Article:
By: Emery R.

The Decatur Book Festival is the biggest book festival in the world and one of my favorite events of the year. It takes place on Labor Day weekend and is a two-day affair filled with amazing authors and incredible books. Between it and Dragoncon, the MARTA is very busy. During the event there are multiple stages sponsored by different organizations and companies. My favorite stages are naturally the Teen and Middle Grade stages. These stages have brought me the wonderful worlds and commentaries of so many books and authors over the years. 

This year was no different. On Saturday, September 5, 2015 my mother and I took the MARTA to the festival and listened to a Young Adult or YA panel consisting of authors Becky Albertalli (Simon V.S. The Homo Sapiens Agenda), David Arnold (Mosquitoland), Adam Silvera (More Happy Than Not), and Andrew Smith (The Alex Crow), who will always bring a little weird into YA literature. Some panels crash and burn because the authors aren't compatible; some give you a huge case of the  chuckles. This was the latter. When listening to four talented authors talk about high school, and argue over Oreos, the only thing I could do was laugh, and laugh I did. 

The next event I went to was at the Children’s stage. The authors being featured there
were Jeanne Birdsall (The Penderwicks), Jacqueline Kelly (The Curious World of Calpurnia Tate), and Ingrid Law (Switch). They were discussing family, and of course this topic takes on a completely different tone on the Children’s stage than on the Teen stage. I listened as the family elements of some of my favorite Middle Grade books are examined, and once again found myself desperately wishing to be an honorary Penderwick or to have grown up with seven brothers, or even to have had a special power, preferably flight, when I turned 13 (I'm still waiting). An interview with Becky Albertalli (more on that later), and a dinner at the Brick Store was the end to a perfect day. 
While we are riding home on MARTA, I told my mother that I must go on a book-buying binge in order to restock my room with everything I've heard about that I don't have yet. Yet is the key word here is; long list, and I am afraid my bookshelf won't recover from so much weight.

Saturday Reading List:
More Happy Than Not by Adam Silvera
The Alex Crow by Andrew Smith
Switch by Ingrid Law
The Curious World of Calpurnia Tate by Jacqueline Kelly

On Sunday, my mom and I are up and about once again to explore the Wonderland that is the DBF. Our first stop is the Teen stage with Vicky Alvear Shecter (Curses and Smoke: A Novel of Pompeii) and interviewing Libba Bray (The Diviners series). When I laughed uproariously upon hearing about 1920s slang and speakeasies, I instantly know that Libba Bray is someone who does her research. It was the cat's pajamas, or alternately the bees knees, if you get what I'm saying. 

The next event we visited was a YA author panel consisting of Renee Andieh (The
Wrath and the Dawn), Aisha Saeed (Written in the Stars), and Sabaa Tahir (An Ember in the Ashes). Their topic was faraway lands, and the rapport that they had established with their interviewer was 
hilarious. I absolutely loved hearing about how they created their the characters and the cultures of the lands in their books.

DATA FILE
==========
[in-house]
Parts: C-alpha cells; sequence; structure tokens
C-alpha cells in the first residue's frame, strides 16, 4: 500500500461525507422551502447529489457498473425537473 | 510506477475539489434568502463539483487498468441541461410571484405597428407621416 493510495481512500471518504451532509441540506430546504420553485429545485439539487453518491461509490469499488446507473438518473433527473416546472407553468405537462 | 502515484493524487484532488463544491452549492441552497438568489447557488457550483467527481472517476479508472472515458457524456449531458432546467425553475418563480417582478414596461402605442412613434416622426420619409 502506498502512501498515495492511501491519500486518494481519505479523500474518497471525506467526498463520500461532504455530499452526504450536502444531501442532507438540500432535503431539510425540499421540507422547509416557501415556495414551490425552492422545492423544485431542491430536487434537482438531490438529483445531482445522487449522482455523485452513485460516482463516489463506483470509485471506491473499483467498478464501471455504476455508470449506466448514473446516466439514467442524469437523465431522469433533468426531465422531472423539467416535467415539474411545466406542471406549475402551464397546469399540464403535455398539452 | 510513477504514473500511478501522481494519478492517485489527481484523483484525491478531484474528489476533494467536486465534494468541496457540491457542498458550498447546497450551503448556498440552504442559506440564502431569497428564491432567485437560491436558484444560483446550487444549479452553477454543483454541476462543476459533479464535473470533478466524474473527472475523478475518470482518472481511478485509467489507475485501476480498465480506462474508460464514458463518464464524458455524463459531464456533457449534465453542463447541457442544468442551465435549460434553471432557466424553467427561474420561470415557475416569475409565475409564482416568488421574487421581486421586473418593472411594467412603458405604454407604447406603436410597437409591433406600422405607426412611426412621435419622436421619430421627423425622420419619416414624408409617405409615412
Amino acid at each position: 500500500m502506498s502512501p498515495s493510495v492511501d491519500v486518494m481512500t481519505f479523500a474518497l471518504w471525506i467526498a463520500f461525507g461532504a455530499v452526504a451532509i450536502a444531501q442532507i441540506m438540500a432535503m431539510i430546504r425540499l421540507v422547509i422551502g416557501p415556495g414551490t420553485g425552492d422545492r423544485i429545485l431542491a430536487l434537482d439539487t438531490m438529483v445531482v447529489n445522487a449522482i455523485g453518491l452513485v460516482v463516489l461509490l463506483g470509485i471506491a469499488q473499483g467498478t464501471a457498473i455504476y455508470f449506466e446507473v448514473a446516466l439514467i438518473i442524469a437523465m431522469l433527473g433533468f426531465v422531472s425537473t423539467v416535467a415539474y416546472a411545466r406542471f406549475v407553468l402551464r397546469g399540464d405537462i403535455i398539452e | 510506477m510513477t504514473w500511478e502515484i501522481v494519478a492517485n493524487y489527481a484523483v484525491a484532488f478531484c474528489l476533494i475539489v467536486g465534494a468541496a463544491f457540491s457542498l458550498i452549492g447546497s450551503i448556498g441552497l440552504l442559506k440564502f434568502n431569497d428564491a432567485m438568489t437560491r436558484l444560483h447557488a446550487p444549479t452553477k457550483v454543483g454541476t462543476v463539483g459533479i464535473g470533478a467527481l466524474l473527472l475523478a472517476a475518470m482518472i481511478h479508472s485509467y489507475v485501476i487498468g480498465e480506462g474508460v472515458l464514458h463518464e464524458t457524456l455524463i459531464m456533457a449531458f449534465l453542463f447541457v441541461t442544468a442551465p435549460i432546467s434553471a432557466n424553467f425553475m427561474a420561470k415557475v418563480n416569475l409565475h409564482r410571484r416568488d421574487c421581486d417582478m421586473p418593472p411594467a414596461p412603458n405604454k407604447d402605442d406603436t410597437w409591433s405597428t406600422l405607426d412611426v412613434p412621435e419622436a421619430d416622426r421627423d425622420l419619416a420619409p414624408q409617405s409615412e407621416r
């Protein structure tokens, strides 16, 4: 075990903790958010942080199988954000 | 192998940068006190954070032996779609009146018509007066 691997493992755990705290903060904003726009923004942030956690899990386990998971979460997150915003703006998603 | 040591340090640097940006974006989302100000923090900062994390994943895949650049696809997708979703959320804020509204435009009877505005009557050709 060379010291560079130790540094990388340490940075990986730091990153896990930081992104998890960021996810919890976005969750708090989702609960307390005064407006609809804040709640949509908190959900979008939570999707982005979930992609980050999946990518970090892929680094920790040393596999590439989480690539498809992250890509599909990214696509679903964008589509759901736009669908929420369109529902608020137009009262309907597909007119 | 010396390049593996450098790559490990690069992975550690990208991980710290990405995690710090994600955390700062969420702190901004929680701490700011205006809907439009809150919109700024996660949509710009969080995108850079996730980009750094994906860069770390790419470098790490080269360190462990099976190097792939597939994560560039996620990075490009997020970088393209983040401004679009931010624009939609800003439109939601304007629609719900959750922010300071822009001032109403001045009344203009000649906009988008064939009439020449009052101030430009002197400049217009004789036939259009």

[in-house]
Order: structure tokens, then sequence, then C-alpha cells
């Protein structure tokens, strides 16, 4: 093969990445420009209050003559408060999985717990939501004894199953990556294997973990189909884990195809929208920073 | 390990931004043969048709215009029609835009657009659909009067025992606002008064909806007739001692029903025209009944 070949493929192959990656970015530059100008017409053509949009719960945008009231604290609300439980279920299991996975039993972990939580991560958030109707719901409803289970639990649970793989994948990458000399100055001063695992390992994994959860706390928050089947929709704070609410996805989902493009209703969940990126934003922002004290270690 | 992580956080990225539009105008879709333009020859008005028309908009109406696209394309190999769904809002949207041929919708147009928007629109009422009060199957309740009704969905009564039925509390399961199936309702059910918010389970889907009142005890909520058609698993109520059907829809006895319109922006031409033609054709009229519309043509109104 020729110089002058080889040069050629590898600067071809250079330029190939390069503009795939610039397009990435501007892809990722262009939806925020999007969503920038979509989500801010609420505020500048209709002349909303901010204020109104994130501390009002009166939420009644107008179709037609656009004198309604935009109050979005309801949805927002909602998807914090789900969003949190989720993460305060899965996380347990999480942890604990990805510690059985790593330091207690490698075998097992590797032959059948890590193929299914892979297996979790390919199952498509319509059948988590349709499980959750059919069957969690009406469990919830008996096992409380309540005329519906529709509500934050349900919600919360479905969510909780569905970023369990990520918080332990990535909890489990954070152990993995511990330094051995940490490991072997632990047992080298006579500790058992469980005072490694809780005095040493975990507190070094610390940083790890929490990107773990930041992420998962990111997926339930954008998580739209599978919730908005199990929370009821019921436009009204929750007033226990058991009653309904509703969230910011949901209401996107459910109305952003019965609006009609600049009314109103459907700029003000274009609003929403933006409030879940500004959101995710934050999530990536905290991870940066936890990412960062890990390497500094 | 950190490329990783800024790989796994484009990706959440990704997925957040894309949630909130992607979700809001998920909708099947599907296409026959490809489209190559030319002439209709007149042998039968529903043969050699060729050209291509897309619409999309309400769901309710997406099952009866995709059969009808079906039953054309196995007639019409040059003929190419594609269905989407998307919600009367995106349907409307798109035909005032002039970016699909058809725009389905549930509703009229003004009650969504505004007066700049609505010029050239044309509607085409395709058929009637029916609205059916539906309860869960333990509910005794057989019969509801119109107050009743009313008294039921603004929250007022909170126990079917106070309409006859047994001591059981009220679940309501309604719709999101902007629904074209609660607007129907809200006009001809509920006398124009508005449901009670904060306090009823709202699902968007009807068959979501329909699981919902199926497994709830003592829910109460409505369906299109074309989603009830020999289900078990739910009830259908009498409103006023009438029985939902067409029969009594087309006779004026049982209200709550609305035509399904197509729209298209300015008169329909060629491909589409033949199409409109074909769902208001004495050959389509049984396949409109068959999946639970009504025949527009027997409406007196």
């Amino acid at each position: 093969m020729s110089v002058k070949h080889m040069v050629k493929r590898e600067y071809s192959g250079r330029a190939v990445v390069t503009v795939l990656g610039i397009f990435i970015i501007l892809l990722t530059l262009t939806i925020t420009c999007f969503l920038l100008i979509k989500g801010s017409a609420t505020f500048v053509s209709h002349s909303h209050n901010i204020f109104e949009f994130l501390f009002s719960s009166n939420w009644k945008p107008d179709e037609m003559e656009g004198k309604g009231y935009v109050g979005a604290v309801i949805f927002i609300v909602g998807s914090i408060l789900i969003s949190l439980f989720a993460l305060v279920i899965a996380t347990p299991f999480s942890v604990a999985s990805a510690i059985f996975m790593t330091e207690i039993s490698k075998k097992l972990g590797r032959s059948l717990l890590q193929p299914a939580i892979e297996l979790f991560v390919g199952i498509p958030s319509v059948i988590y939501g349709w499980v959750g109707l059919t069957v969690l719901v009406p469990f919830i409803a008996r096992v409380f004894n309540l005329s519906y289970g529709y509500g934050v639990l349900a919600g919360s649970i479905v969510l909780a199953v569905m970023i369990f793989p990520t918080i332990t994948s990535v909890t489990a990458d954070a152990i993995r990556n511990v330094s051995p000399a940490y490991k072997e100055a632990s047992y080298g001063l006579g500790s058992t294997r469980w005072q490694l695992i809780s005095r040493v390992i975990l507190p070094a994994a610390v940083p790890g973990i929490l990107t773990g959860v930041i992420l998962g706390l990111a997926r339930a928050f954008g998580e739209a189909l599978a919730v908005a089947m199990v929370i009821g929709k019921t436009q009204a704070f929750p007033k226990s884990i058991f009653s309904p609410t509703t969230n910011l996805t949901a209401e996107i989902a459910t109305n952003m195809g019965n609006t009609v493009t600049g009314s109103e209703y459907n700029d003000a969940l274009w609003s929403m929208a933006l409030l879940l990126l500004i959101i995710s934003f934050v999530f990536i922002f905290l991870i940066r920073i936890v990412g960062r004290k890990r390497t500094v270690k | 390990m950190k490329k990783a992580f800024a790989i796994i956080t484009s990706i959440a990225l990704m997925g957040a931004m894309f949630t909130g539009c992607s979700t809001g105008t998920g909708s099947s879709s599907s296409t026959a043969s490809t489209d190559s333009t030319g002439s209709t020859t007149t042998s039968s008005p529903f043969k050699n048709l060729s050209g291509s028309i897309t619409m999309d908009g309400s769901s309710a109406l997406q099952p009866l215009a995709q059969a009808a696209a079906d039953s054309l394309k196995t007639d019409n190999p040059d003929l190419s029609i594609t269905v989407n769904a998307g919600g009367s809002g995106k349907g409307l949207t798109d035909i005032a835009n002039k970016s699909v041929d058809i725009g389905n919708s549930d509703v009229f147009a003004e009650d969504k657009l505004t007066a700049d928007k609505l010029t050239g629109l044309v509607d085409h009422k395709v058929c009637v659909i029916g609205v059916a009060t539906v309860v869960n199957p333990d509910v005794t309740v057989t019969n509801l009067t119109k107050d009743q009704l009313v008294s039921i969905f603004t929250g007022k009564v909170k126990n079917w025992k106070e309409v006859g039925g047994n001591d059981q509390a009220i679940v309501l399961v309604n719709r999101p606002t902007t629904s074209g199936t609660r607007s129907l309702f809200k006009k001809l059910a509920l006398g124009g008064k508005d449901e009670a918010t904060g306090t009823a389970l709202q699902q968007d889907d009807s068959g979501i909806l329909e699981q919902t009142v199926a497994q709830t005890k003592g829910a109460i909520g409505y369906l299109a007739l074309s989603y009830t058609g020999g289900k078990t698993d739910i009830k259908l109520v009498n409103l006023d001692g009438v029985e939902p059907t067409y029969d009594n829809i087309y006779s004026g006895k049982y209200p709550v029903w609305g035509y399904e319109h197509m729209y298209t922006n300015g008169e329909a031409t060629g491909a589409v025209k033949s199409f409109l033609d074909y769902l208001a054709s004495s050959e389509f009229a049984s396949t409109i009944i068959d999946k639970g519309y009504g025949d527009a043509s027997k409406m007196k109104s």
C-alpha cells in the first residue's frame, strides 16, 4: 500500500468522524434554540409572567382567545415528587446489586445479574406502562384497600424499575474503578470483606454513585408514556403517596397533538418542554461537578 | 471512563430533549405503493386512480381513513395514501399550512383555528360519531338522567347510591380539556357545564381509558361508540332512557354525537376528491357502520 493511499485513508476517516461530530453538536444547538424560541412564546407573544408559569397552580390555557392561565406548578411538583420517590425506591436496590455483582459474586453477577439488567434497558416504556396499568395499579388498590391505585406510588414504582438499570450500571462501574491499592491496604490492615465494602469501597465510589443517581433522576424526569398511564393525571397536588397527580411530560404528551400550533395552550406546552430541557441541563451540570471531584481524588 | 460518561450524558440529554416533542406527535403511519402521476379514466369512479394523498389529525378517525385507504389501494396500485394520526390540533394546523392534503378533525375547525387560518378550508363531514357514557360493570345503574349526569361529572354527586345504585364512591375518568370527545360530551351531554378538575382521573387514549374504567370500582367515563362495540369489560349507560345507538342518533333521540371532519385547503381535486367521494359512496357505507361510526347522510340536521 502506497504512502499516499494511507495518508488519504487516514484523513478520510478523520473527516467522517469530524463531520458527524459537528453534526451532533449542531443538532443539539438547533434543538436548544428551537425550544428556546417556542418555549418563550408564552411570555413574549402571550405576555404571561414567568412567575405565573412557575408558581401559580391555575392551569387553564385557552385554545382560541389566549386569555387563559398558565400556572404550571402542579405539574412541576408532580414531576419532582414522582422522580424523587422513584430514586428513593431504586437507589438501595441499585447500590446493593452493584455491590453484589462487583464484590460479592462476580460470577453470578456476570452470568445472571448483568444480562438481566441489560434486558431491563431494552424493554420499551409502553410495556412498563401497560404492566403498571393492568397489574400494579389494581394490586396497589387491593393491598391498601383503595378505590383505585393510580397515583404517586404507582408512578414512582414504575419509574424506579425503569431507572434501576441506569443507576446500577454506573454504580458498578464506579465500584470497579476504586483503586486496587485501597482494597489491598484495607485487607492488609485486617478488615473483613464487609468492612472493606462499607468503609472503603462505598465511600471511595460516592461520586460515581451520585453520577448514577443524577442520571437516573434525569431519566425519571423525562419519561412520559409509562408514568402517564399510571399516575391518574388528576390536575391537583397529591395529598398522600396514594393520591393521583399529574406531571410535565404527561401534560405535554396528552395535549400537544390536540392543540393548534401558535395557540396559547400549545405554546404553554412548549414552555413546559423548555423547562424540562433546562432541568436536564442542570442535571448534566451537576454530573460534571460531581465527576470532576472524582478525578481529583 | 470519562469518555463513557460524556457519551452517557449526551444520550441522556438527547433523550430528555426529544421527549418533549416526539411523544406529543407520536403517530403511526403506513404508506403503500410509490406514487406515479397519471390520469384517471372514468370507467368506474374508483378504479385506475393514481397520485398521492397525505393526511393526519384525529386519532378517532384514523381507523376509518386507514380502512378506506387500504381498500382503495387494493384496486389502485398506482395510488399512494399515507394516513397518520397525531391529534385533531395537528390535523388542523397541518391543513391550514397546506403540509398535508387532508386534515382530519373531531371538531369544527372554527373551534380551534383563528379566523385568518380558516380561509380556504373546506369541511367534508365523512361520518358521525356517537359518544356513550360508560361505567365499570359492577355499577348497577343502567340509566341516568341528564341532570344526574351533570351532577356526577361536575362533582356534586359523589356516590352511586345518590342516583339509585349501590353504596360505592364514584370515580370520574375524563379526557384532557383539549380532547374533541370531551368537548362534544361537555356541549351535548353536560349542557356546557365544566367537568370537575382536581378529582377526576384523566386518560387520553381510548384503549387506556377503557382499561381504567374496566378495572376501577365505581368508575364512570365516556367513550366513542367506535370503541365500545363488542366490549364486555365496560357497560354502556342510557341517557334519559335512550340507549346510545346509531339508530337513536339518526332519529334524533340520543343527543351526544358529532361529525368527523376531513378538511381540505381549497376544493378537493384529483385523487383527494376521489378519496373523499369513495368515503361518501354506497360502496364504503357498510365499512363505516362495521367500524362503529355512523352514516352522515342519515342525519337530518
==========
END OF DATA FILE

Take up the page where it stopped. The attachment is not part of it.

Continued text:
The final event that I went to was my crowning moment for the day. It was YA Truth or Dare. The event featured Becky Albertalli, David Arnold, Gwenda Bond, Libba Bray, Terra Elan McVoy, and Andrew Smith. I did not stop laughing. There were dares like making Becky Albertalli eat a mouthful of Oreos and read the acknowledgements from her book at the same time or truths like having Andrew Smith talk about his first kiss. It was so fun. The YA Truth or Dare panel has made me evermore cautious about playing truth or dare, especially when there is a larger audience. 

When my mom and I finally left the festival, once again committing ourselves to another 363 days of waiting, I commented that it as one of the best years yet. I understood a lot more of what happened on the Teen stage but I still enjoyed the Children’s stage. The authors this year were fabulous, and I got to interview Becky Albertalli, the author of one of my favorite books of the summer. For me, the Decatur Book Festival is one of the best weekends of the year. I love being able to spend the time with my mother in a way that involves something we both love; books. 

I believe literature connects people. Authors are sharing works that come from very personal places, and we, the readers, are absorbing those thoughts and stories, and sort of making them our own. Authors, especially YA and Middle Grade authors, can really relate to pre-teens and teenagers. That is the brilliance of coming-of-age novels. I love it when I find a character that I can identify with, and I know that other people do too. 

The Decatur Book Festival allows readers the chance to see and connect in person with the writers who create those characters, and not just through email or Twitter. That is why the Decatur Book Festival is one of the best events for any young bibliophile; you can find the people who were like you at your current age, and can still really relate to you. For me, it has been one of the greatest events of each year. I will always remain thankful for the spectacular ideas and thinking that went into it.

Note: My interview with Becky Albertalli is featured in the February 2016 issue of the Lime Green Giraffe.

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